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The string commonly called manja that’s used in kite-flying competitions is often made of sharp material or is coated with sharp materials like finely crushed glass or metal. It’s harmful to pigeons, crows, owls, endangered vultures, and other birds, who are often wounded or killed when they become entangled in it.
Sharp kite string is also hazardous for humans – including those travelling in open vehicles such as bicycles, motorcycles, or scooters – as it injures or kills numerous children and adults every year.
Manja also wreaks havoc on power lines. A single power line disruption can affect up to 10,000 people.
In 2013, the Ministry of Environment, Forest and Climate Change (then known as the Ministry of Environment and Forests) issued a notification urging the chief secretaries of all states and union territories to take appropriate action with regard to the use of manja, and the Animal Welfare Board of India has called for an outright ban on the deadly string.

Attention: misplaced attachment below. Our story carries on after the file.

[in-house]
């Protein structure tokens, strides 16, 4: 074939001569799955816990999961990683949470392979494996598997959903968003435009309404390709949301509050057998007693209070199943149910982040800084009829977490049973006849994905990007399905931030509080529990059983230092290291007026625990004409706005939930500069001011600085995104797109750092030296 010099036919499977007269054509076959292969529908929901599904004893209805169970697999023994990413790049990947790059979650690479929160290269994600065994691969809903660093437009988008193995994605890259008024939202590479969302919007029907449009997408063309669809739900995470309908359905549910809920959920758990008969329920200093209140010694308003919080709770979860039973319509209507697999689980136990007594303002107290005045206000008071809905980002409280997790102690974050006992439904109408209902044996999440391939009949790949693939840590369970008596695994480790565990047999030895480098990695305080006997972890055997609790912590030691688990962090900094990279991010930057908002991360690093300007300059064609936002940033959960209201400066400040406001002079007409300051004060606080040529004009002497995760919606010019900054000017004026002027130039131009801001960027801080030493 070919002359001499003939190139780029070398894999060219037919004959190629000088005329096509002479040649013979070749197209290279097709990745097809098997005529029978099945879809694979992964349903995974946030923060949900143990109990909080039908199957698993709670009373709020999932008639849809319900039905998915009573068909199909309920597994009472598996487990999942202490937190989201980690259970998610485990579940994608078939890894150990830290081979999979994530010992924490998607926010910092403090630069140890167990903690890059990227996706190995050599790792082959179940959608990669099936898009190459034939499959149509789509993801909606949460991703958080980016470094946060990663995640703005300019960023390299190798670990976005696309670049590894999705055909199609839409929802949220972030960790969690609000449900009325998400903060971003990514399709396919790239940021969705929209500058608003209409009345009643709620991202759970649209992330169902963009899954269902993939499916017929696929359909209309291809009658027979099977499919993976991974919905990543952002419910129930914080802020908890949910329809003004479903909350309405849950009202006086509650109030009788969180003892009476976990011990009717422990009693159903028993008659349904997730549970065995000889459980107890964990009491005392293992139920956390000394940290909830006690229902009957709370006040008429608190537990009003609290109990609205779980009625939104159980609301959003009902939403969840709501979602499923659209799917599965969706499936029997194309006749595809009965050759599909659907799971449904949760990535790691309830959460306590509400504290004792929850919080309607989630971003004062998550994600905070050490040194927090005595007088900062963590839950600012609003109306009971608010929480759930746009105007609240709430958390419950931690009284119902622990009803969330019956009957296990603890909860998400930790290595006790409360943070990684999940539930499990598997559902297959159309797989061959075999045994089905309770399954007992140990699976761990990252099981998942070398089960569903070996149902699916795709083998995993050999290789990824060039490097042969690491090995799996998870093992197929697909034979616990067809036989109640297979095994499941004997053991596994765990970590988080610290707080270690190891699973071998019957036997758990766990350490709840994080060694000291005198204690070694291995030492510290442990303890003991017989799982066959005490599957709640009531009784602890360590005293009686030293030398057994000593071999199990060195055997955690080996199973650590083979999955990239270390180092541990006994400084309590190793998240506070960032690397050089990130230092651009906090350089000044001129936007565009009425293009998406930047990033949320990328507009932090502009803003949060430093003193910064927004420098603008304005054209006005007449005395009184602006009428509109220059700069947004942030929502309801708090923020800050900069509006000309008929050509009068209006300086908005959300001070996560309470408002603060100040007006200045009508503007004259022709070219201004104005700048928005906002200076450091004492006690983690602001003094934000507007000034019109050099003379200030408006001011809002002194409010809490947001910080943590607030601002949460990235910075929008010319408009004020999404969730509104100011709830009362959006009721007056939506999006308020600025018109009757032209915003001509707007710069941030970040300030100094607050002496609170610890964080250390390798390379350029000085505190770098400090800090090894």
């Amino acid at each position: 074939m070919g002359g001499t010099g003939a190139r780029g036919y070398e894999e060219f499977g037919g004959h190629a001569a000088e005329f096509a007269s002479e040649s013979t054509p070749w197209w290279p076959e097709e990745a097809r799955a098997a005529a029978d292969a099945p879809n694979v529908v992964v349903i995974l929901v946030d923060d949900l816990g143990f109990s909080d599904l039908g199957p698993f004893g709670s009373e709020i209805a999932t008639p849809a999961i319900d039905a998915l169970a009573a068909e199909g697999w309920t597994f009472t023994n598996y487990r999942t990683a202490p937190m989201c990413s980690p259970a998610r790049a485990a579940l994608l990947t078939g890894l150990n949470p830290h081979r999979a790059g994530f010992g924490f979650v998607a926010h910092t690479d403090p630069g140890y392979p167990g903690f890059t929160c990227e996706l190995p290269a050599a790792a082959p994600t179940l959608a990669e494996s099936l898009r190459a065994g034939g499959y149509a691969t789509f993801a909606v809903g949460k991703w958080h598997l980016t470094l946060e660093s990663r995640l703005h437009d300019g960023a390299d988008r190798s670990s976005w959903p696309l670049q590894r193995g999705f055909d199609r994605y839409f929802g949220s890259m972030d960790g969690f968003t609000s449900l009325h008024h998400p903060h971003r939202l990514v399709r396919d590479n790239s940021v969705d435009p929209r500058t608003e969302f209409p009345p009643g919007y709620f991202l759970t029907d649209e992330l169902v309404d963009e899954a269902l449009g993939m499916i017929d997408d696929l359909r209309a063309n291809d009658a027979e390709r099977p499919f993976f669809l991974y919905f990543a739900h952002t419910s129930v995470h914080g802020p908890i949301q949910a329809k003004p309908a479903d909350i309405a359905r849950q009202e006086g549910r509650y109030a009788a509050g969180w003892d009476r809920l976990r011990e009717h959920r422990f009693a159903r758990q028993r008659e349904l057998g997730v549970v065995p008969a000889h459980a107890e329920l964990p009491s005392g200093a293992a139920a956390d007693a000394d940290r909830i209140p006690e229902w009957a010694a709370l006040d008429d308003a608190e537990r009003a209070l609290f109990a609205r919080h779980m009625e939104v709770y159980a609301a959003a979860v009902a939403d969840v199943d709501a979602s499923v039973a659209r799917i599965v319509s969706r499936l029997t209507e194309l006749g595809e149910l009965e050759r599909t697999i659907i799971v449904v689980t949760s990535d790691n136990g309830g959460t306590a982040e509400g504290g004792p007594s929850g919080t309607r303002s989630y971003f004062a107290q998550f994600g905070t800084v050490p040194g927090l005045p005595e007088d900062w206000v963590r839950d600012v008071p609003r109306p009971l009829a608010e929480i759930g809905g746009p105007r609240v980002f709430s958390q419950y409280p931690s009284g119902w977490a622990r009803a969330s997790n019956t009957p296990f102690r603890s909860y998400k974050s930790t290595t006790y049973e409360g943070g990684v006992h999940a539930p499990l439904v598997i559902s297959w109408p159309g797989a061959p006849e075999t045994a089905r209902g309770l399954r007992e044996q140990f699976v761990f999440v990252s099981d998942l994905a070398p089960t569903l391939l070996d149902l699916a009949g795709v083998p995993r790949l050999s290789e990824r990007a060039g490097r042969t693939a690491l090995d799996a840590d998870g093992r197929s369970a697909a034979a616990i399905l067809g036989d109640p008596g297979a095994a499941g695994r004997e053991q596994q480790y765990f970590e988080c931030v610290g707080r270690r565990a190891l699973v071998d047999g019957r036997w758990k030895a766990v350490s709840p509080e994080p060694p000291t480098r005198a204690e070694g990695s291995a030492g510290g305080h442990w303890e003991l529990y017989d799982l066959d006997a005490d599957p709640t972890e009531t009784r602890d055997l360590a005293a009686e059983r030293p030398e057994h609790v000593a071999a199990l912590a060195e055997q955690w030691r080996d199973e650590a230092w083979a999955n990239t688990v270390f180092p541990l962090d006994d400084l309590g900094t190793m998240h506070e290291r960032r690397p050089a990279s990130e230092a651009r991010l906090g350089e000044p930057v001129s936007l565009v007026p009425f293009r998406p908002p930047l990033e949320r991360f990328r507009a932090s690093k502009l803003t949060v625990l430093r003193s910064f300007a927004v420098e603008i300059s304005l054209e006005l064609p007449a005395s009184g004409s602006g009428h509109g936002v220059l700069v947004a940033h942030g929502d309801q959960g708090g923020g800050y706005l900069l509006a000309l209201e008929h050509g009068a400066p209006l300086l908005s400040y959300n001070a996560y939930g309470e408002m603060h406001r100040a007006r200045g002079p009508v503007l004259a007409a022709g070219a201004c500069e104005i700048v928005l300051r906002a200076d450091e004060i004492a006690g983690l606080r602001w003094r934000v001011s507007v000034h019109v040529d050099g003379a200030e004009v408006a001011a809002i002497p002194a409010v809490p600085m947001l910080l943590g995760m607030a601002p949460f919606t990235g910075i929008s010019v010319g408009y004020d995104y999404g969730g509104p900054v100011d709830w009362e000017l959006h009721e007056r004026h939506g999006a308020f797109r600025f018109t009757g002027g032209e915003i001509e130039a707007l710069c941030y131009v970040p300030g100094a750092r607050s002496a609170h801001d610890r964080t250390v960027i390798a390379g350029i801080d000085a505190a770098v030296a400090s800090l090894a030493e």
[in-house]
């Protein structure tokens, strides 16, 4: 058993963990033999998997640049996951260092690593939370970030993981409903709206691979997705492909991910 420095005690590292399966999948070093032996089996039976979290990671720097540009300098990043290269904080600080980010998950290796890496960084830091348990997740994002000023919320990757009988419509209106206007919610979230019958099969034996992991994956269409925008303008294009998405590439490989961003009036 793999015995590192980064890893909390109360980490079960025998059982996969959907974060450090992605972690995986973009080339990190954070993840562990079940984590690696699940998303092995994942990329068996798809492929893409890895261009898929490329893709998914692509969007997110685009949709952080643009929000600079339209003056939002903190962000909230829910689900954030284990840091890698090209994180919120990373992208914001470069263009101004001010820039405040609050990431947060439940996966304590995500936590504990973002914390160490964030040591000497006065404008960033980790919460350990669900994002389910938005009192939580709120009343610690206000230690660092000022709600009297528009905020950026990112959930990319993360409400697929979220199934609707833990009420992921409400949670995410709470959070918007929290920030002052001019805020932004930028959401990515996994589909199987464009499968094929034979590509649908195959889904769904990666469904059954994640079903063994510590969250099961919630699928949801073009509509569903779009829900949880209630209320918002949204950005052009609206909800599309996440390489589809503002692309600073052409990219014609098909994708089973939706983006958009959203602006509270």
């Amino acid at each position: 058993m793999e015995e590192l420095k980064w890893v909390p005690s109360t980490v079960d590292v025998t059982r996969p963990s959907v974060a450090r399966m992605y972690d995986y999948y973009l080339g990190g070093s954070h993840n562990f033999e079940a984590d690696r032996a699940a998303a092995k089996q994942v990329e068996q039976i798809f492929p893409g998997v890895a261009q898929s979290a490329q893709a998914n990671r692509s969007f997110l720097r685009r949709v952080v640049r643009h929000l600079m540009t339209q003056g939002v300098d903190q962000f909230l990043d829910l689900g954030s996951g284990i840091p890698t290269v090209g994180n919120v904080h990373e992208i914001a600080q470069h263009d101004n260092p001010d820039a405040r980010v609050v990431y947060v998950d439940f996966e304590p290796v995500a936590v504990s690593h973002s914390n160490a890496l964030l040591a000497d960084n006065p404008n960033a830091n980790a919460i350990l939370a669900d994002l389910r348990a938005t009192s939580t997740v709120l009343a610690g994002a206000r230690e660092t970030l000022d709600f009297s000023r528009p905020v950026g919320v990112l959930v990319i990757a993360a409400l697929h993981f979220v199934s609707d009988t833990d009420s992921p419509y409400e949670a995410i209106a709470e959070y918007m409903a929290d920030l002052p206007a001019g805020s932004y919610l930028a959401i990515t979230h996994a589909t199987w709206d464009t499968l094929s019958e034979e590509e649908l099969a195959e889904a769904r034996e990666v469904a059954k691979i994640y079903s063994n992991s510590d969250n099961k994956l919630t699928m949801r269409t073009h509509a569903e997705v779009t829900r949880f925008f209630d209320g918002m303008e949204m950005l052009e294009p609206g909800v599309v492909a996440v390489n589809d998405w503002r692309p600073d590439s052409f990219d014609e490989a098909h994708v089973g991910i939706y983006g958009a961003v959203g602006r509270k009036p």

In 2017, the National Green Tribunal banned the production, storage, sale, and use of nylon or other synthetic threads commonly known as “Chinese manja” across India, but the ban excluded the cotton threads coated with glass known as “Bareilly ka manja”. However, the government of the National Capital Territory of Delhi rightly banned the production, storage, sale, and use of all forms of sharp kite strings – including cotton threads coated with glass, metal, or other sharp materials – making these actions punishable offences under Section 5 of the Environment Protection Act, 1986.
Sharp manja poses a threat to both animals and humans. It’s time to stop the production, sale, and use of all sharp kite strings across India – you can help by signing the appeal form below. The compiled signatures will be sent to the Ministry of Environment, Forest and Climate Change.